Q: I work closely with one of our executives, and he often will swoop in with questions that have no context and sound critical of what I’m doing. It upsets me, and then when I set up a meeting to clear the air, he backs down. How can I change this dynamic?
Karl, 48, senior director, financial analysis
A: A set pattern like this gives you plenty of opportunity to assess the dynamics and weigh your options.
Choose a time when you are not feeling bothered to do some reflection. As you think about past incidents, try to identify the triggers that bring out this behavior in him. Visualize the emotions that he is transmitting to try to understand if he is being driven by anger, fear, frustration, or some other strong emotion.
It’s not unusual for someone to then bring these feelings to bear in their interactions with others. If this is the case, though, there may not be much you can do to stop him.
Your solution then will be to learn to buffer yourself so that you don’t internalize his dynamics. More on that later.
Depending on the nature of your relationship, you may be able to have a candid conversation about these interactions and the negative effect they have on you.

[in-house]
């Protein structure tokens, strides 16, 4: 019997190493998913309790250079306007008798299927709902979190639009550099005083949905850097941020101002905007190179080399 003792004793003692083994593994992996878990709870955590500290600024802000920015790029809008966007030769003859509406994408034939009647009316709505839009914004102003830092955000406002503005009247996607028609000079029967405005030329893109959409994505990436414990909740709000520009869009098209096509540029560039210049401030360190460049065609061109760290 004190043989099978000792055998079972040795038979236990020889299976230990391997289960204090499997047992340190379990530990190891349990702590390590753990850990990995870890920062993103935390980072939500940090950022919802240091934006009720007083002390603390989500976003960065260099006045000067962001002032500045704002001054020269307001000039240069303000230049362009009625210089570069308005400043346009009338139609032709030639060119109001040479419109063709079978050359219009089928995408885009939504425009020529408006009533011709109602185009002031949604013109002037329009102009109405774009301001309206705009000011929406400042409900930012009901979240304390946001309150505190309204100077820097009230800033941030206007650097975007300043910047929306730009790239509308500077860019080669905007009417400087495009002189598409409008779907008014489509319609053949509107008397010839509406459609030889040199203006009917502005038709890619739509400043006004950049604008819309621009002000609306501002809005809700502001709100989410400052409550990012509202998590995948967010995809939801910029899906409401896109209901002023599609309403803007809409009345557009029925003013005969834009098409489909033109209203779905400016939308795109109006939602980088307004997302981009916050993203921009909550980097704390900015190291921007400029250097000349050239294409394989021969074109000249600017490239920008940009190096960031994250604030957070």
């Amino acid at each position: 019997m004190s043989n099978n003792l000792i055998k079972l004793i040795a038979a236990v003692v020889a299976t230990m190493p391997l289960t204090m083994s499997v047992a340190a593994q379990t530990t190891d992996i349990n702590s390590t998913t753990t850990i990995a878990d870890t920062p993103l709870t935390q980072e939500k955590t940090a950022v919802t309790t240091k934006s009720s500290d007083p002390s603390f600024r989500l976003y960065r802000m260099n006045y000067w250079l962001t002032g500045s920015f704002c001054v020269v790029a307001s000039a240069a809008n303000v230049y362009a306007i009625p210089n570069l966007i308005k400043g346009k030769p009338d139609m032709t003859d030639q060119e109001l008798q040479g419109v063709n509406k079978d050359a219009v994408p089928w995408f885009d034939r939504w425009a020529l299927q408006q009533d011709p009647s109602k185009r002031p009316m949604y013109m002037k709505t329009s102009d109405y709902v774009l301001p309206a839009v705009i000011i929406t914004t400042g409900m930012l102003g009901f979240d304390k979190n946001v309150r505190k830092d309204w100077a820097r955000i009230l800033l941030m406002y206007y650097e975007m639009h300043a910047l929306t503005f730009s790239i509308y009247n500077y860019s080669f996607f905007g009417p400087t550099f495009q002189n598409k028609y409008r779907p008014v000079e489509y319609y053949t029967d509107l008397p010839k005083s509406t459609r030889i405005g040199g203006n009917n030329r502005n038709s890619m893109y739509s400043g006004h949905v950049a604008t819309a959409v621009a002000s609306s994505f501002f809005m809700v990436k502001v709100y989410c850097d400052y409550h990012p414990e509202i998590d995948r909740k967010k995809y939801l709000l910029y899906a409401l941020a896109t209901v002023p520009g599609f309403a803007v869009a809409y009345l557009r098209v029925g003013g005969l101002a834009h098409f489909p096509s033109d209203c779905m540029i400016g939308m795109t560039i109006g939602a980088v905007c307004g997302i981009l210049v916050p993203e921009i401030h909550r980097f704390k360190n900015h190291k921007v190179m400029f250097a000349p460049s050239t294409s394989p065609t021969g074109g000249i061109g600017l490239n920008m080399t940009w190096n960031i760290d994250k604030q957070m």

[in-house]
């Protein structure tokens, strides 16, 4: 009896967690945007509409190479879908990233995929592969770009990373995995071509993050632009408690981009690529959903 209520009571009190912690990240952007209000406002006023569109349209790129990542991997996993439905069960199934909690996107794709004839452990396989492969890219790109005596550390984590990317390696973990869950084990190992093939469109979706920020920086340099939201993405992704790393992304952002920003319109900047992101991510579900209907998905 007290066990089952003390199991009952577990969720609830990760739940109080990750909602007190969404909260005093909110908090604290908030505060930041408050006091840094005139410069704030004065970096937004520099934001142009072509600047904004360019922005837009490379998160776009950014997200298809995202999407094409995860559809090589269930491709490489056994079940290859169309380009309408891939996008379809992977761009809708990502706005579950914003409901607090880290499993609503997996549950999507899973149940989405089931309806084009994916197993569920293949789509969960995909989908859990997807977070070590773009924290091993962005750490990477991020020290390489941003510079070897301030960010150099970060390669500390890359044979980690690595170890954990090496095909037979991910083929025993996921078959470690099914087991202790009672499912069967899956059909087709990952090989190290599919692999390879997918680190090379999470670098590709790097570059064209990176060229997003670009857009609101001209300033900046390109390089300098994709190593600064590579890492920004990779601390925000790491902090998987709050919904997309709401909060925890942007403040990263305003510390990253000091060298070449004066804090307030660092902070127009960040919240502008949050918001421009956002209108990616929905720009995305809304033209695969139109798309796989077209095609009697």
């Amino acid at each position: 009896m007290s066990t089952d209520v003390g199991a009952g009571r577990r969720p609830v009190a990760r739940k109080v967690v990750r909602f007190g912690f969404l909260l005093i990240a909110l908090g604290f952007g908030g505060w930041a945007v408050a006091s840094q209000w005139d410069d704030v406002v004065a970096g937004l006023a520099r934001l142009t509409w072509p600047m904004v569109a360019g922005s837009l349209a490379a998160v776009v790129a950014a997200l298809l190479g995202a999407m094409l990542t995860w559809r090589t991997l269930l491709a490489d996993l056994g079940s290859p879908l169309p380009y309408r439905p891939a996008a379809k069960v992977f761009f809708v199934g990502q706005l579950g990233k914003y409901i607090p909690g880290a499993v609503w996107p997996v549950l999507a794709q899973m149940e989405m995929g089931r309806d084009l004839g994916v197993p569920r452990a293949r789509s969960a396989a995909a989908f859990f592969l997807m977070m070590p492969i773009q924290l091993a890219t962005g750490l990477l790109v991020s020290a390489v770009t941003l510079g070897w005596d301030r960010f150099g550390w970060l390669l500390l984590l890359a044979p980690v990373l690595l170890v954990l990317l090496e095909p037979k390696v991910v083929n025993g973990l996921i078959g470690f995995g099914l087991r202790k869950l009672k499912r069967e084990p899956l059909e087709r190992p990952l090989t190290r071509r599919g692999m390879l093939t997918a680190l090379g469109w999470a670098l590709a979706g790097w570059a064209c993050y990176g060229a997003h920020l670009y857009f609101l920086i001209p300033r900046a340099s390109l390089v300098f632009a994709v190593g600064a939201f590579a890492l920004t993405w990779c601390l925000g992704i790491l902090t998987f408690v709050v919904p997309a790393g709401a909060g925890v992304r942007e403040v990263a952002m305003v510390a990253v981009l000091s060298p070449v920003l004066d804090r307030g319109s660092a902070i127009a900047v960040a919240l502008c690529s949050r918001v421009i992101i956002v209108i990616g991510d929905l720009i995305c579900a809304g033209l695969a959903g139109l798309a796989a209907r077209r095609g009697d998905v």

This is a time for “I statements” to avoid triggering defensiveness on his part. If you are not familiar with this technique, there are lots of resources online. The essence is to create statements that focus on your feelings, the event, the impact, and what you would prefer instead.
For example, you might say, “I feel anxious when you fire questions at me with no context. As a result, I’m less productive and it takes longer to provide the information you need. I would like it if you would give me advance warning to prepare.”
When this goes well, it opens the other person’s eyes to the effect of their behavior. As an optimist, I believe that most people don’t intend to be jerks and will try to do better. You can then develop a shared strategy for interacting constructively.
At the same time, if they are impulsive by nature and are being reactive to their senior leaders, they may have trouble forming a new habit.
That’s where we come back to your personal buffering.
First you need to understand your own triggers. Are your interactions with him more fraught than with other people you engage with? Perhaps he even just reminds you of someone from your past. Then keep in mind that your old reactions may no longer be serving you well.
Buffer inwardly. Visualize a shield of some sort that keeps his emotions off you, even as you’re interacting. Use your breath to stay centered.
Buffer externally. When he raises issues out of the blue, take charge. Get him focused, be able to take notes, and remind him of your communication agreement.
Be persistent and advocate for your needs, while also being a cooperative partner and colleague. In most cases, this approach will lead to a more positive and productive working relationship.
What challenges do you face at work? Send your questions to Liz Reyer, leadership coach and president of Reyer Coaching & Consulting in Eagan. She can be reached at firstname.lastname@example.org.